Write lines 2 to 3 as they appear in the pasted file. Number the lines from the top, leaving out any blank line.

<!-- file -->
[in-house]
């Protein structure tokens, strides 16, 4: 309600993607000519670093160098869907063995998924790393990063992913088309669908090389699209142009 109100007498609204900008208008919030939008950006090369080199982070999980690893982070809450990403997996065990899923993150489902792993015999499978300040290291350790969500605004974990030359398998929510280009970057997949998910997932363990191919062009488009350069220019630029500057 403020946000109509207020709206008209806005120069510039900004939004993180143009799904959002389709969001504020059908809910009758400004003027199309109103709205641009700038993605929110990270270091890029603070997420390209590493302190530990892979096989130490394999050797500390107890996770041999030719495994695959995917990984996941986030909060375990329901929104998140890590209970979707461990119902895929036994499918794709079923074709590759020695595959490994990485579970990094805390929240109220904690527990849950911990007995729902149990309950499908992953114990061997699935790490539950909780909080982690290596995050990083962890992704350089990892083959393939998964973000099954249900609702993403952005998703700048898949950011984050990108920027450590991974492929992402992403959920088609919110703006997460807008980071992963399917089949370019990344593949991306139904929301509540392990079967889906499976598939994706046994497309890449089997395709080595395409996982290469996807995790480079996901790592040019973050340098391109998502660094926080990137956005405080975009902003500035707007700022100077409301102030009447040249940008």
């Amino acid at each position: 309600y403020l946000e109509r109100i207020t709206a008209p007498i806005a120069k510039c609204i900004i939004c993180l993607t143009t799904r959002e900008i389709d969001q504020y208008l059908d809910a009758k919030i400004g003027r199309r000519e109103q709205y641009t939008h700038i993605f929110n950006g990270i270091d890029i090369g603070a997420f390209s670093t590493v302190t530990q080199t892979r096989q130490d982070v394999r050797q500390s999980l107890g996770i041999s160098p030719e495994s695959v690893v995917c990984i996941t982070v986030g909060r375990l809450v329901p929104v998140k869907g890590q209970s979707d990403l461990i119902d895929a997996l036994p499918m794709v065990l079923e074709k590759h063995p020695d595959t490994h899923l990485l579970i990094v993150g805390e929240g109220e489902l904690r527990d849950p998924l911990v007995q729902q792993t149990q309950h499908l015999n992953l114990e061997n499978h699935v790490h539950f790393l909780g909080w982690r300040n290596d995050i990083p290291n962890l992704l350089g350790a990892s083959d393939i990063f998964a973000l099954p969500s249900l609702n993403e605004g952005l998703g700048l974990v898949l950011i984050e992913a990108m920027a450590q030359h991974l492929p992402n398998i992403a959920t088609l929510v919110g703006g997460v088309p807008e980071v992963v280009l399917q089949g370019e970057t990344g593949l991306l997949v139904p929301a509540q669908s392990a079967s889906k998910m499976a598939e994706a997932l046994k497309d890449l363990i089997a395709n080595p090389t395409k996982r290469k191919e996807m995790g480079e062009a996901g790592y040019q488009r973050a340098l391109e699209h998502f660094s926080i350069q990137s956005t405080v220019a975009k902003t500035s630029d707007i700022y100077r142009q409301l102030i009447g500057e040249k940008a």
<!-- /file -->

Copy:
């Protein structure tokens, strides 16, 4: 309600993607000519670093160098869907063995998924790393990063992913088309669908090389699209142009 109100007498609204900008208008919030939008950006090369080199982070999980690893982070809450990403997996065990899923993150489902792993015999499978300040290291350790969500605004974990030359398998929510280009970057997949998910997932363990191919062009488009350069220019630029500057 403020946000109509207020709206008209806005120069510039900004939004993180143009799904959002389709969001504020059908809910009758400004003027199309109103709205641009700038993605929110990270270091890029603070997420390209590493302190530990892979096989130490394999050797500390107890996770041999030719495994695959995917990984996941986030909060375990329901929104998140890590209970979707461990119902895929036994499918794709079923074709590759020695595959490994990485579970990094805390929240109220904690527990849950911990007995729902149990309950499908992953114990061997699935790490539950909780909080982690290596995050990083962890992704350089990892083959393939998964973000099954249900609702993403952005998703700048898949950011984050990108920027450590991974492929992402992403959920088609919110703006997460807008980071992963399917089949370019990344593949991306139904929301509540392990079967889906499976598939994706046994497309890449089997395709080595395409996982290469996807995790480079996901790592040019973050340098391109998502660094926080990137956005405080975009902003500035707007700022100077409301102030009447040249940008």
């Amino acid at each position: 309600y403020l946000e109509r109100i207020t709206a008209p007498i806005a120069k510039c609204i900004i939004c993180l993607t143009t799904r959002e900008i389709d969001q504020y208008l059908d809910a009758k919030i400004g003027r199309r000519e109103q709205y641009t939008h700038i993605f929110n950006g990270i270091d890029i090369g603070a997420f390209s670093t590493v302190t530990q080199t892979r096989q130490d982070v394999r050797q500390s999980l107890g996770i041999s160098p030719e495994s695959v690893v995917c990984i996941t982070v986030g909060r375990l809450v329901p929104v998140k869907g890590q209970s979707d990403l461990i119902d895929a997996l036994p499918m794709v065990l079923e074709k590759h063995p020695d595959t490994h899923l990485l579970i990094v993150g805390e929240g109220e489902l904690r527990d849950p998924l911990v007995q729902q792993t149990q309950h499908l015999n992953l114990e061997n499978h699935v790490h539950f790393l909780g909080w982690r300040n290596d995050i990083p290291n962890l992704l350089g350790a990892s083959d393939i990063f998964a973000l099954p969500s249900l609702n993403e605004g952005l998703g700048l974990v898949l950011i984050e992913a990108m920027a450590q030359h991974l492929p992402n398998i992403a959920t088609l929510v919110g703006g997460v088309p807008e980071v992963v280009l399917q089949g370019e970057t990344g593949l991306l997949v139904p929301a509540q669908s392990a079967s889906k998910m499976a598939e994706a997932l046994k497309d890449l363990i089997a395709n080595p090389t395409k996982r290469k191919e996807m995790g480079e062009a996901g790592y040019q488009r973050a340098l391109e699209h998502f660094s926080i350069q990137s956005t405080v220019a975009k902003t500035s630029d707007i700022y100077r142009q409301l102030i009447g500057e040249k940008a």